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Gotta Sell Em All

Hundreds of thousands of people around the globe are swept up in “Pokemon Go” fever. This new Nintendo offering powerfully combines nostalgia with augmented reality to create a game that is highly attractive to twenty-somethings.

Naturally, any activity that generates high and instantaneous interest will catch an investor’s eye. The success of the “Candy Crush” game drove King Entertainment’s shares skyward, before a takeover offer eventuated. The Nintendo chart shows that many investor’s learnt from this experience:The Tokyo listed stock ramped higher as investors caught up with the Pokemon go buzz. Note the successive gaps over the previous five trading days as the share price leapt 40%+.

However, this spike is more aggressive than King Entertainment’s jump:

Further, Nintendo is in a different situation. King Entertainment was a struggling software company that released a transforming hit game. Nintendo has an established and reasonably mature business, albeit with terrific scale where sales are high. And Nintendo is worth more than five times the price paid for KE, making it harder to acquire.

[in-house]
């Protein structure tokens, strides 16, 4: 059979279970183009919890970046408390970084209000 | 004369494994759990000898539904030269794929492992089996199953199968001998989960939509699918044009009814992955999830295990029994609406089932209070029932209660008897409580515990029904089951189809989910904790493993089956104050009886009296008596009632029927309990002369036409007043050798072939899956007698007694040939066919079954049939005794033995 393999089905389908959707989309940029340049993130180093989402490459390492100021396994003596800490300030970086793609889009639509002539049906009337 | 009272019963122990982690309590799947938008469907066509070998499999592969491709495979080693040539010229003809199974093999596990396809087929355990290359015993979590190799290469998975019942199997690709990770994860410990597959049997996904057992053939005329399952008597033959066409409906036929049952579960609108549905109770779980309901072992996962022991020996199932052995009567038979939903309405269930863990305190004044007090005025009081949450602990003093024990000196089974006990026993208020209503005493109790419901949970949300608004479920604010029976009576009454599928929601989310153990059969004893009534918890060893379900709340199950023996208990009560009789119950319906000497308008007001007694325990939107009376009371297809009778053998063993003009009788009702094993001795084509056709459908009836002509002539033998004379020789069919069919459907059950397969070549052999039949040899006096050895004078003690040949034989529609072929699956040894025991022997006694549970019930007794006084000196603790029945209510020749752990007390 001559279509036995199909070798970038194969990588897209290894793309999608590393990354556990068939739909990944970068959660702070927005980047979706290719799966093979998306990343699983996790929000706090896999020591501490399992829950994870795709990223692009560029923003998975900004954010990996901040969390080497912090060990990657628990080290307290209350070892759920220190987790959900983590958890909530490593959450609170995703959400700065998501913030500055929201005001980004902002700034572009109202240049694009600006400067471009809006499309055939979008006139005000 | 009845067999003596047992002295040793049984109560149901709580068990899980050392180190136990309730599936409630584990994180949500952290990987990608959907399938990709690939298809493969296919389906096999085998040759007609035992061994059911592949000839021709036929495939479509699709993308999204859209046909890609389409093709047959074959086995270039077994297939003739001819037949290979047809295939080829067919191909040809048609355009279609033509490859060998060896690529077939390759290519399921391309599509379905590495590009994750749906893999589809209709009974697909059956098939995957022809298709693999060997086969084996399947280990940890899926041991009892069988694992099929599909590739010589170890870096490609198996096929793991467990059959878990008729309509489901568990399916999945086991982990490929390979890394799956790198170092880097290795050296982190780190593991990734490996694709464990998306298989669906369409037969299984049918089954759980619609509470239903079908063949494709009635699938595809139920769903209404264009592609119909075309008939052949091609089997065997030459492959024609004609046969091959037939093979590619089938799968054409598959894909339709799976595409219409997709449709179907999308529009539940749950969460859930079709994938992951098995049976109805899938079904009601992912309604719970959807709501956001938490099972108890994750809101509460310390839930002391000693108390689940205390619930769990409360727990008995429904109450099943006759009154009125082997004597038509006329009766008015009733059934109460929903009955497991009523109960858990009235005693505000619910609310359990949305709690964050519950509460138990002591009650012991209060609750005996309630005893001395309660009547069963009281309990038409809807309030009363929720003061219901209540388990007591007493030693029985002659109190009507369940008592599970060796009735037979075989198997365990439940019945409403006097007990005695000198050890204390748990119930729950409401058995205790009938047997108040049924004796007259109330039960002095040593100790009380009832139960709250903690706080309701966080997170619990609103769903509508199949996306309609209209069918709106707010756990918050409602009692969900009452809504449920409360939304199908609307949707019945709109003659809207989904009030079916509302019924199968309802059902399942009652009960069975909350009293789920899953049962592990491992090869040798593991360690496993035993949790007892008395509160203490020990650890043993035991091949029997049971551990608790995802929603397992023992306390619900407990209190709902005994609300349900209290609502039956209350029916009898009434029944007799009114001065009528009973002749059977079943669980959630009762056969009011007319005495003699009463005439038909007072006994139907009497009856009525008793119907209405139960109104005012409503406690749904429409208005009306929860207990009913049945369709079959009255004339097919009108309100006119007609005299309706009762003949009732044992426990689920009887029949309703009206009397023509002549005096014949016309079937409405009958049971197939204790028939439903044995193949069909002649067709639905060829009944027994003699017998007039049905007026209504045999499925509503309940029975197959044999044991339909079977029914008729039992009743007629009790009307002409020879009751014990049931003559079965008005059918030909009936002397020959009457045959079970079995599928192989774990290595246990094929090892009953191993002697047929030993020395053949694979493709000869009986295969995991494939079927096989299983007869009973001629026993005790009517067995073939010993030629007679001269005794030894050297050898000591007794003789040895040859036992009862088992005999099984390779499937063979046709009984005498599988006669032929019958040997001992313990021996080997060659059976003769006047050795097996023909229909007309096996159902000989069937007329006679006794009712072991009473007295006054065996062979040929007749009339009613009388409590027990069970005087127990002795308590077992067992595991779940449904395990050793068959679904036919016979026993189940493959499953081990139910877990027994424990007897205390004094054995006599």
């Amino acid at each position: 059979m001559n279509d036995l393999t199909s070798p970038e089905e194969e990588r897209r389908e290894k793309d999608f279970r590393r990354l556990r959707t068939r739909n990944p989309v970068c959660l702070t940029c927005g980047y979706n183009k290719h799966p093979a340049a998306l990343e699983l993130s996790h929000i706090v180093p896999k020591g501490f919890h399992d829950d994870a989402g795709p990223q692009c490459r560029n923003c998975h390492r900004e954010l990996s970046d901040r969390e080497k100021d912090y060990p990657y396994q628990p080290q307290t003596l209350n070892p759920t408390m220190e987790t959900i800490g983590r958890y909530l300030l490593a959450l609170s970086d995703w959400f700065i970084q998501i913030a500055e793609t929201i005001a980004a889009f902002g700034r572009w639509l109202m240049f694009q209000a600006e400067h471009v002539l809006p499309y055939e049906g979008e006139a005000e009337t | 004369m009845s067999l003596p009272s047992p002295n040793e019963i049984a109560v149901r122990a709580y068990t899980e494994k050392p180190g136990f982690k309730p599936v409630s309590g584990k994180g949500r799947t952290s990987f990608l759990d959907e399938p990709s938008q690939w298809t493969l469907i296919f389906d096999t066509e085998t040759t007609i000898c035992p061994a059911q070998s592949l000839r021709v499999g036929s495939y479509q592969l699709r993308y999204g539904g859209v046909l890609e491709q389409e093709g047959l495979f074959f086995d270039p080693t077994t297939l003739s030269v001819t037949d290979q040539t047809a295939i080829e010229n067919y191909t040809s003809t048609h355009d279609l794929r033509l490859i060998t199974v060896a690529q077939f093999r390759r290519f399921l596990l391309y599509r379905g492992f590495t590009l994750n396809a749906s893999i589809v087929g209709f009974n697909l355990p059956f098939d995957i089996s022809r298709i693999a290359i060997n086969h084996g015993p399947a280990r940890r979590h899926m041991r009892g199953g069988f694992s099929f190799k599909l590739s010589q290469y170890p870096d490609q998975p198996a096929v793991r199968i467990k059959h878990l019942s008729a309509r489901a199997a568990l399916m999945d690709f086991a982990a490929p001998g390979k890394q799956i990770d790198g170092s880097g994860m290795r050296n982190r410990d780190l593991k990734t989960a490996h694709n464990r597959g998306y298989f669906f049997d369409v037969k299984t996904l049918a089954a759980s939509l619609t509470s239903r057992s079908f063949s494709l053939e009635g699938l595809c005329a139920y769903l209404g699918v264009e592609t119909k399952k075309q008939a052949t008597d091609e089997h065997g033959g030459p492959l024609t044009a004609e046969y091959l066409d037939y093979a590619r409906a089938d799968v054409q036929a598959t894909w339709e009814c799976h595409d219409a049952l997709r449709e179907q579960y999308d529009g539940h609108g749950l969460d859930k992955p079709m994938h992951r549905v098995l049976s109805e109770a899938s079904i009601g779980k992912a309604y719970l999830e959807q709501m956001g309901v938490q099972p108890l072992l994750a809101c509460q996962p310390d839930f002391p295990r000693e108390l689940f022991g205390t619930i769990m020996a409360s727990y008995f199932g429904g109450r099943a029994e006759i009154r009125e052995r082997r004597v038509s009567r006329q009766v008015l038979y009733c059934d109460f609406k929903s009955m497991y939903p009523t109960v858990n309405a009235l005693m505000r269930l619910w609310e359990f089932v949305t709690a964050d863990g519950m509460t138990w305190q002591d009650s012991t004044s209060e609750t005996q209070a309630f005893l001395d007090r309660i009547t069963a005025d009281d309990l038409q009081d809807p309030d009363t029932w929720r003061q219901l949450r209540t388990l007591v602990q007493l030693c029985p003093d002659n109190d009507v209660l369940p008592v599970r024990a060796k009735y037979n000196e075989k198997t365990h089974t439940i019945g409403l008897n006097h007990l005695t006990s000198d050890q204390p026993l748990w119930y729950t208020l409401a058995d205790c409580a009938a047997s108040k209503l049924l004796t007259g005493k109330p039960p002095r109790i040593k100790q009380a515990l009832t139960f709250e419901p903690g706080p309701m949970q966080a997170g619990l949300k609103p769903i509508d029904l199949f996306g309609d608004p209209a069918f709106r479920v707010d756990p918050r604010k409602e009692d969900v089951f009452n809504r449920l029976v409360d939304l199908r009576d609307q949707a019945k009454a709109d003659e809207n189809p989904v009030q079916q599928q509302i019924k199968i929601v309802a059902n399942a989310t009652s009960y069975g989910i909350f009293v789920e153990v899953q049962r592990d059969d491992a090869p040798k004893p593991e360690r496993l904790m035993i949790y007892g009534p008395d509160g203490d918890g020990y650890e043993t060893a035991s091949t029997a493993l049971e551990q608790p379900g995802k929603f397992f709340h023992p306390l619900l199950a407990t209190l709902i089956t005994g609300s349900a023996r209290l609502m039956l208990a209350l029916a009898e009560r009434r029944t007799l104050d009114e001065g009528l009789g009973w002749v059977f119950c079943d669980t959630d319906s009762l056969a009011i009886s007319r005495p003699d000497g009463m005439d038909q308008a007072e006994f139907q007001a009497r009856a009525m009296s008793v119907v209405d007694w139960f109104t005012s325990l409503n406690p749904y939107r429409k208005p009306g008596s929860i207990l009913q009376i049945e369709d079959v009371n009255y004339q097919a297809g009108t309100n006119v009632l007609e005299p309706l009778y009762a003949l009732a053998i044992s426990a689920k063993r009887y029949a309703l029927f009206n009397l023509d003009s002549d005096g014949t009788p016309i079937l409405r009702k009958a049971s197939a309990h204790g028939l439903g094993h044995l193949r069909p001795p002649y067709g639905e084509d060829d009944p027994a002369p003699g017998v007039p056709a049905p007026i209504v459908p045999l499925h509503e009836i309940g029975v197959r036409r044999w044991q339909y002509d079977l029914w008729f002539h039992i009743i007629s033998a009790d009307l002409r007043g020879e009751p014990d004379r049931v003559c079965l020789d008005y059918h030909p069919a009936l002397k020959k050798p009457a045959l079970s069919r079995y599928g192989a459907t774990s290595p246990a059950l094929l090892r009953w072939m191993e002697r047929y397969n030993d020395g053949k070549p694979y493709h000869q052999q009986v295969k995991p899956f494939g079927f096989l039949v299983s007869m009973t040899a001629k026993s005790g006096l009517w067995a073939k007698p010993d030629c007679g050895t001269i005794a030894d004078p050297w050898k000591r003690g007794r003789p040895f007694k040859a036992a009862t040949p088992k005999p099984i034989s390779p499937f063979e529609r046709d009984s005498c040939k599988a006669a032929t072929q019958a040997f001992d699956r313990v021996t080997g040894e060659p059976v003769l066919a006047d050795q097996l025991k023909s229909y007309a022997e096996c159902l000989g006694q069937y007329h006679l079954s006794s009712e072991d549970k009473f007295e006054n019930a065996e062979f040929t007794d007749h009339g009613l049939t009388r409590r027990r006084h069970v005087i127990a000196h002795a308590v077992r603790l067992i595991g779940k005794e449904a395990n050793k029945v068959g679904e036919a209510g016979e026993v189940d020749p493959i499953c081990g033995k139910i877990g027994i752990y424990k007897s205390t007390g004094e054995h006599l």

All this raises concerns about the recent rally. Nintendo is trading on around 140 x last year’s earnings. Although Pokemon Go is free to download, revenue streams associated with advertising and in-app purchases will boost earnings – but they need to rocket higher to justify current share prices.

I suspect a more likely scenario is the share price will come back to earth as investors work through the real revenue implications – and as the initial burst of enthusiasm for the game fades. For investors holding the stock this may look like a very attractive sell level.

For traders, this is an unstable price that may wing around before finding a balance level. Entry strategies are crucial, as a good entry will allow a trader to maintain a short through the volatility.


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